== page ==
Emergency tieback installation then began in earnest.

Although they were in relatively good condition, it was not possible to re-tension the original anchors. 'When they were cut they were sucked back into the ground, ' Tamaro says. 'We tried to drill around to get to them but we couldn't advance the core barrel very far.'

One of the main challenges was where to install the replacements. 'Ideally they should go where the original ones were but obviously they could not, ' Tamaro says.

The original plan was to install a pair of tiebacks either side of a panel joint - 'we were worried that the very large loadings would cause differential movement between the panels, ' Rinaldi explains. But after the first two pairs were put in it was found that the differential movement was small - 'so we decided that we could install them anywhere'.

The new tiebacks typically comprise 22, 15mm diameter steel strands, installed by contractor Nicholson Construction Company at 3.7m centres along the wall at 45infinity from horizontal.

Basement slab remnants are removed before a 300mm hole is cored through the wall. A tieback trumpet is then installed and the steel cased 180mm diameter borehole for the tieback drilled down to bedrock, with a minimum 0.6m long, 150mm diameter rock socket. After the strands are inserted the hole is grouted over its full length, with the casing left in.

Tiebacks are installed by three different types of drilling equipment. Where debris and basement slabs have allowed, drilling has been carried out by a combination of large tracked rigs and smaller, lightweight tracked rigs.

Hanging leads suspended from cranes have been used where the ground is less stable.

Tamaro says an average of eight tiebacks are installed a day with up to eight machines working at once.

The tiebacks are proof tested to 800kips (3559kN), 133% of the design load, and locked off at 2669kN. At any one time between 20 and 30 tiebacks are awaiting testing while the grout is curing, which takes about three days. A maximum of 14 tiebacks have been tested in one eight-hour shift.

So far, only one of the tiebacks has failed to hold the test load, but this was in an area where the bedrock is known to contain anomalies.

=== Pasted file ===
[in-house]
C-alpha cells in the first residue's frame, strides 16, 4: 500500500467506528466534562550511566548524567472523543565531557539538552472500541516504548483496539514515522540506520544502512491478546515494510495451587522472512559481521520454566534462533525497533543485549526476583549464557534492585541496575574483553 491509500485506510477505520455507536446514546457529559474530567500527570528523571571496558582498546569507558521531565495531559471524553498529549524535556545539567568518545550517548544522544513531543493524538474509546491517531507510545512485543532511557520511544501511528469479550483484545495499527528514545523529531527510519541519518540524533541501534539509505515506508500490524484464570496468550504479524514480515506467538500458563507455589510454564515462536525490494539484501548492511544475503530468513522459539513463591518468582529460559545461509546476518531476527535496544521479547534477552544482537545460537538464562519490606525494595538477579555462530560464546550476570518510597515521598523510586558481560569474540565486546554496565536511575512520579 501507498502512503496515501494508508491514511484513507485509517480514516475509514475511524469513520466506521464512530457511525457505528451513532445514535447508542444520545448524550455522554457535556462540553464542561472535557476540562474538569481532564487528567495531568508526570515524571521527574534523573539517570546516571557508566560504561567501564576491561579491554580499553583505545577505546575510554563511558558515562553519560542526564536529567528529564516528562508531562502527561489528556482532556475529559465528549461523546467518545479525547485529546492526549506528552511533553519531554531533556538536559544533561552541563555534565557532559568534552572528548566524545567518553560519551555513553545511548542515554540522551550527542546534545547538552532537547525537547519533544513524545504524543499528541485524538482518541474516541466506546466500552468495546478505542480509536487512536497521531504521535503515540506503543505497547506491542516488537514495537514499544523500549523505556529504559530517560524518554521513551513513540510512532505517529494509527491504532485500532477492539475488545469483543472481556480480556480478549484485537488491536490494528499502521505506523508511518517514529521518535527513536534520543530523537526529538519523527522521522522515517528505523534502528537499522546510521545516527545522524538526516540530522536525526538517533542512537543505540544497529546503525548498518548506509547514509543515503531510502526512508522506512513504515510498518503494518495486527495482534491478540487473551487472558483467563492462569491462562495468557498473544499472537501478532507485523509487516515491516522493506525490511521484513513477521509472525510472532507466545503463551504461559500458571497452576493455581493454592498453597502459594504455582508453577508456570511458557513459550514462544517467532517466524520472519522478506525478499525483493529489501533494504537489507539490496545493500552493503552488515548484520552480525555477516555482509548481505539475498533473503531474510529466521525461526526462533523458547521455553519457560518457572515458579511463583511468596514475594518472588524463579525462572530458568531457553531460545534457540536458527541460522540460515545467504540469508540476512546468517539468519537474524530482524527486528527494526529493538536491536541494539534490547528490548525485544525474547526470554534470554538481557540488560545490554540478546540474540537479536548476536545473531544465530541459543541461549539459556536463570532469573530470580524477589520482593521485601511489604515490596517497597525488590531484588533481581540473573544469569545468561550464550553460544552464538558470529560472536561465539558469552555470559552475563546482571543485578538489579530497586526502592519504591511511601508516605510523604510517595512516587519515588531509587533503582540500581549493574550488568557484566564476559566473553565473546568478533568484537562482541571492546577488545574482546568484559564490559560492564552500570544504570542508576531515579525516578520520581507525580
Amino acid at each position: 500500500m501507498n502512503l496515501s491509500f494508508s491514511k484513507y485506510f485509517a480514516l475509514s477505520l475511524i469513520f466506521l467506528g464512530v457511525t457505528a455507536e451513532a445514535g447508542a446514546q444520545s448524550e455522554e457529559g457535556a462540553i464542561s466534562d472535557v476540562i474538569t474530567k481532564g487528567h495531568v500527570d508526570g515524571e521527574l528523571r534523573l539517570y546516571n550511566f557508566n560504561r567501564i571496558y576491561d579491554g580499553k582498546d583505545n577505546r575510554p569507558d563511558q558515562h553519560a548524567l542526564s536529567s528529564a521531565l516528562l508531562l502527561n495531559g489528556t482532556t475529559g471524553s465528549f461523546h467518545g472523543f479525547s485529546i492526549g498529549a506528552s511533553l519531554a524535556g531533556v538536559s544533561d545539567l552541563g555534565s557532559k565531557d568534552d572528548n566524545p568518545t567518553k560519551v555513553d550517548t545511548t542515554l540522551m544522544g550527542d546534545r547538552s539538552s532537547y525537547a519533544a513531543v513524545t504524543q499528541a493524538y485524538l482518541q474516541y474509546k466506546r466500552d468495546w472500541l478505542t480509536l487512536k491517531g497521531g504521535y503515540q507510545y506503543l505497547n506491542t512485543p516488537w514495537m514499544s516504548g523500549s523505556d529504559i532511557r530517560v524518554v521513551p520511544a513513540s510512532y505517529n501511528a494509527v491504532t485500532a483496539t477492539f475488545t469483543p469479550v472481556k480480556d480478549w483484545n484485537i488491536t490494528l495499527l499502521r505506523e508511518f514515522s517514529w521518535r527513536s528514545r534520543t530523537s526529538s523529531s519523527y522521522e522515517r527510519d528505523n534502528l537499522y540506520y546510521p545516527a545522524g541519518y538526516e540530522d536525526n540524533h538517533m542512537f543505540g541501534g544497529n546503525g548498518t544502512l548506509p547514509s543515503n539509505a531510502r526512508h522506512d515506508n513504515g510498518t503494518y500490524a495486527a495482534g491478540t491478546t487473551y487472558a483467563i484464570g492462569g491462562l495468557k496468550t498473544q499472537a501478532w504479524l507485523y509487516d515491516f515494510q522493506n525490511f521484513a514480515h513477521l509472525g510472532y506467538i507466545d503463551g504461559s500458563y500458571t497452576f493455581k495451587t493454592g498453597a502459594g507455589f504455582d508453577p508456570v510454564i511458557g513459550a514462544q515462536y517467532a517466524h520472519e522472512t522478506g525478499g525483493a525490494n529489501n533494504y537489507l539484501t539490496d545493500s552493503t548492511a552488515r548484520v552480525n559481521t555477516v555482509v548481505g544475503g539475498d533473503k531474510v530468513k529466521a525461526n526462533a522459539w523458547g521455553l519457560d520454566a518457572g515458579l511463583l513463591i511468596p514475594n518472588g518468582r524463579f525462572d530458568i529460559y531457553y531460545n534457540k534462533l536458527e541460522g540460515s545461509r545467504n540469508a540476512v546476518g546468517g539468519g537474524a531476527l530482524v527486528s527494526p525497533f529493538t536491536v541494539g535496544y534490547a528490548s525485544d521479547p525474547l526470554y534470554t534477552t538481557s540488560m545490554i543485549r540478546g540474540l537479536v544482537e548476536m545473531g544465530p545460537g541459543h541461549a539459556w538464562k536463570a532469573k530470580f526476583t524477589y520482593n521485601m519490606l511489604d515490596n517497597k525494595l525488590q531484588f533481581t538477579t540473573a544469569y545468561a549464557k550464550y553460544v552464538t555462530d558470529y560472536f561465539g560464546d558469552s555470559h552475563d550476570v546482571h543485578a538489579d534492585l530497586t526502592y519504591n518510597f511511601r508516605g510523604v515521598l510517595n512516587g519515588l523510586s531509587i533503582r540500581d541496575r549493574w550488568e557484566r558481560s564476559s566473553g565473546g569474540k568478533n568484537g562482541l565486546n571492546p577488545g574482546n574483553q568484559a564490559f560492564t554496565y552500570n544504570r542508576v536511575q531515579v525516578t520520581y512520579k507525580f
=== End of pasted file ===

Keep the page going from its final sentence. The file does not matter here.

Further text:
Tamaro says the tiebacks were designed for ductile or bending failure of the wall rather than tension failure of the anchors to ensure that the wall did not fail catastrophically.

He adds that this was another example of making a decision and then backing it up later. 'We looked at the old loads and then made sure that the new tiebacks would work using measured performance - we have since gone back and done the calculations to confirm it.'

Tamaro estimates that about 1,150 anchors will be needed to stabilise all the wall sections, although this is 'a moving target - we won't be sure until the slabs are removed'. More than 500 had been installed by the end of February.

The original number of replacement tiebacks has been reduced by about one level across the site, Tamaro says. 'We are down to four levels where five were planned and five where six were planned.' This was possible because of the increased knowledge of anchor behaviour and because the new tiebacks have a 15% higher capacity than the original ones, he explains.

Liberty Street moved another 25mm while the tiebacks were installed. Tensioning actually pulled back the top 6m of the wall by some 60mm.

Work then moved to West Street. Rinaldi says: 'While the wall didn't move here, there was the greatest potential liability from failure because of the amount of groundwater behind and the ability to recharge.'

The next challenge is in the northern part of the site where almost all of the basement slabs are intact. Tieback installation will have to work in and around these structures - they are not being removed just yet, Rinaldi says.

Meanwhile, a new prefabricated steel access ramp is being built, which will allow the 'earth' ramps to be removed.

These were built on debris which must be excavated and searched.

As to Ground Zero's future, no decision has been made.

Whether it is left as a memorial to those who died or redeveloped as public open space or commercial properties remains to be seen. It will be up to New Yorkers to decide.